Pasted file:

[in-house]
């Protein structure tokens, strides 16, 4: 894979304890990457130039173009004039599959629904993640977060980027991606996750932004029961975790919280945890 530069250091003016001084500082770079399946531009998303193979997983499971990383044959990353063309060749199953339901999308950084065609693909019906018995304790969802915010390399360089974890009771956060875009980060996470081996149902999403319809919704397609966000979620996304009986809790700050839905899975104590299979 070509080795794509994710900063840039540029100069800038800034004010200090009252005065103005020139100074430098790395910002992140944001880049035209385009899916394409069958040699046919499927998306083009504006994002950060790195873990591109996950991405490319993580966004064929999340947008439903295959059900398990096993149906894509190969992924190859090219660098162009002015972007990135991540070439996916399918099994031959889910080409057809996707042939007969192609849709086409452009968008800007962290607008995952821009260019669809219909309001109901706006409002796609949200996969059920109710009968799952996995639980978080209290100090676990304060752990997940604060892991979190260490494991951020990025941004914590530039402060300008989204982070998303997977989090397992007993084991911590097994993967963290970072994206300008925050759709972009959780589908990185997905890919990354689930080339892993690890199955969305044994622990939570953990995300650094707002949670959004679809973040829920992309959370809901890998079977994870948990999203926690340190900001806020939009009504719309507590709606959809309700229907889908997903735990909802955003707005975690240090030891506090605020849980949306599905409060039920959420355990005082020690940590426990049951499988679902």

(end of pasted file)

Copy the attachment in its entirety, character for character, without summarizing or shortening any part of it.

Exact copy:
[in-house]
């Protein structure tokens, strides 16, 4: 894979304890990457130039173009004039599959629904993640977060980027991606996750932004029961975790919280945890 530069250091003016001084500082770079399946531009998303193979997983499971990383044959990353063309060749199953339901999308950084065609693909019906018995304790969802915010390399360089974890009771956060875009980060996470081996149902999403319809919704397609966000979620996304009986809790700050839905899975104590299979 070509080795794509994710900063840039540029100069800038800034004010200090009252005065103005020139100074430098790395910002992140944001880049035209385009899916394409069958040699046919499927998306083009504006994002950060790195873990591109996950991405490319993580966004064929999340947008439903295959059900398990096993149906894509190969992924190859090219660098162009002015972007990135991540070439996916399918099994031959889910080409057809996707042939007969192609849709086409452009968008800007962290607008995952821009260019669809219909309001109901706006409002796609949200996969059920109710009968799952996995639980978080209290100090676990304060752990997940604060892991979190260490494991951020990025941004914590530039402060300008989204982070998303997977989090397992007993084991911590097994993967963290970072994206300008925050759709972009959780589908990185997905890919990354689930080339892993690890199955969305044994622990939570953990995300650094707002949670959004679809973040829920992309959370809901890998079977994870948990999203926690340190900001806020939009009504719309507590709606959809309700229907889908997903735990909802955003707005975690240090030891506090605020849980949306599905409060039920959420355990005082020690940590426990049951499988679902």